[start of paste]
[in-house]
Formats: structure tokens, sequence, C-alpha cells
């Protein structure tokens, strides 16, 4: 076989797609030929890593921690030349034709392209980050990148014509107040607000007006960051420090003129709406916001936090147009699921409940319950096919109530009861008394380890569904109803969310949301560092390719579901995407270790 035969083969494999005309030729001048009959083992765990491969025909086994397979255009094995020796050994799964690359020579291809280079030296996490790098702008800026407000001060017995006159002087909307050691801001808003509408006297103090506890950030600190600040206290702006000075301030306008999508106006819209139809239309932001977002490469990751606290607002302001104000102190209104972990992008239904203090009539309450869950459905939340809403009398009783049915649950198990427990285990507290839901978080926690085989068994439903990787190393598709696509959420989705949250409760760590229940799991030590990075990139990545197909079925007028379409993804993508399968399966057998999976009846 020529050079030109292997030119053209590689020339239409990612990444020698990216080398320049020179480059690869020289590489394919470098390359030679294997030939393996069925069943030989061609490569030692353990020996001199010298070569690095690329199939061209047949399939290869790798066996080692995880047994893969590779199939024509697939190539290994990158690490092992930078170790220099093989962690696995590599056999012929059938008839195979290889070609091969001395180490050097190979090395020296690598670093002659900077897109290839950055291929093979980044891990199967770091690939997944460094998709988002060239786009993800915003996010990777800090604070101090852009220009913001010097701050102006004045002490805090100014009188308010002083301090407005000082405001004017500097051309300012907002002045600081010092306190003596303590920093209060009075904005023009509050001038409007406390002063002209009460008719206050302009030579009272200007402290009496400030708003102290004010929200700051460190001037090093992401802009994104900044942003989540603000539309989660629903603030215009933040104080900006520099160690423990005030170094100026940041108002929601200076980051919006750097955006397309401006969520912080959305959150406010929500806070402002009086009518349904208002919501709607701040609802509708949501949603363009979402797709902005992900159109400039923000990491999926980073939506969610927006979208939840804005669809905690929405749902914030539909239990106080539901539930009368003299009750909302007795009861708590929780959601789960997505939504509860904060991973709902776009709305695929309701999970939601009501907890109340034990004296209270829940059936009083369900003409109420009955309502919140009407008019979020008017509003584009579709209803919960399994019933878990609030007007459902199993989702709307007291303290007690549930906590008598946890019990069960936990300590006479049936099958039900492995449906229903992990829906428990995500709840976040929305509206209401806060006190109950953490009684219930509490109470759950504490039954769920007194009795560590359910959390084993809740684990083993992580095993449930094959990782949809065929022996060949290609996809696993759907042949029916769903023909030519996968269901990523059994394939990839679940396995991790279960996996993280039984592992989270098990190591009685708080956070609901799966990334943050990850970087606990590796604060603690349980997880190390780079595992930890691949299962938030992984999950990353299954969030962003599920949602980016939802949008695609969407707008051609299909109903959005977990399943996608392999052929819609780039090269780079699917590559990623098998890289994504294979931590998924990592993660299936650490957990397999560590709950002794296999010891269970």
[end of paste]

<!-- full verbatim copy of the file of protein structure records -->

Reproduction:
[in-house]
Formats: structure tokens, sequence, C-alpha cells
């Protein structure tokens, strides 16, 4: 076989797609030929890593921690030349034709392209980050990148014509107040607000007006960051420090003129709406916001936090147009699921409940319950096919109530009861008394380890569904109803969310949301560092390719579901995407270790 035969083969494999005309030729001048009959083992765990491969025909086994397979255009094995020796050994799964690359020579291809280079030296996490790098702008800026407000001060017995006159002087909307050691801001808003509408006297103090506890950030600190600040206290702006000075301030306008999508106006819209139809239309932001977002490469990751606290607002302001104000102190209104972990992008239904203090009539309450869950459905939340809403009398009783049915649950198990427990285990507290839901978080926690085989068994439903990787190393598709696509959420989705949250409760760590229940799991030590990075990139990545197909079925007028379409993804993508399968399966057998999976009846 020529050079030109292997030119053209590689020339239409990612990444020698990216080398320049020179480059690869020289590489394919470098390359030679294997030939393996069925069943030989061609490569030692353990020996001199010298070569690095690329199939061209047949399939290869790798066996080692995880047994893969590779199939024509697939190539290994990158690490092992930078170790220099093989962690696995590599056999012929059938008839195979290889070609091969001395180490050097190979090395020296690598670093002659900077897109290839950055291929093979980044891990199967770091690939997944460094998709988002060239786009993800915003996010990777800090604070101090852009220009913001010097701050102006004045002490805090100014009188308010002083301090407005000082405001004017500097051309300012907002002045600081010092306190003596303590920093209060009075904005023009509050001038409007406390002063002209009460008719206050302009030579009272200007402290009496400030708003102290004010929200700051460190001037090093992401802009994104900044942003989540603000539309989660629903603030215009933040104080900006520099160690423990005030170094100026940041108002929601200076980051919006750097955006397309401006969520912080959305959150406010929500806070402002009086009518349904208002919501709607701040609802509708949501949603363009979402797709902005992900159109400039923000990491999926980073939506969610927006979208939840804005669809905690929405749902914030539909239990106080539901539930009368003299009750909302007795009861708590929780959601789960997505939504509860904060991973709902776009709305695929309701999970939601009501907890109340034990004296209270829940059936009083369900003409109420009955309502919140009407008019979020008017509003584009579709209803919960399994019933878990609030007007459902199993989702709307007291303290007690549930906590008598946890019990069960936990300590006479049936099958039900492995449906229903992990829906428990995500709840976040929305509206209401806060006190109950953490009684219930509490109470759950504490039954769920007194009795560590359910959390084993809740684990083993992580095993449930094959990782949809065929022996060949290609996809696993759907042949029916769903023909030519996968269901990523059994394939990839679940396995991790279960996996993280039984592992989270098990190591009685708080956070609901799966990334943050990850970087606990590796604060603690349980997880190390780079595992930890691949299962938030992984999950990353299954969030962003599920949602980016939802949008695609969407707008051609299909109903959005977990399943996608392999052929819609780039090269780079699917590559990623098998890289994504294979931590998924990592993660299936650490957990397999560590709950002794296999010891269970």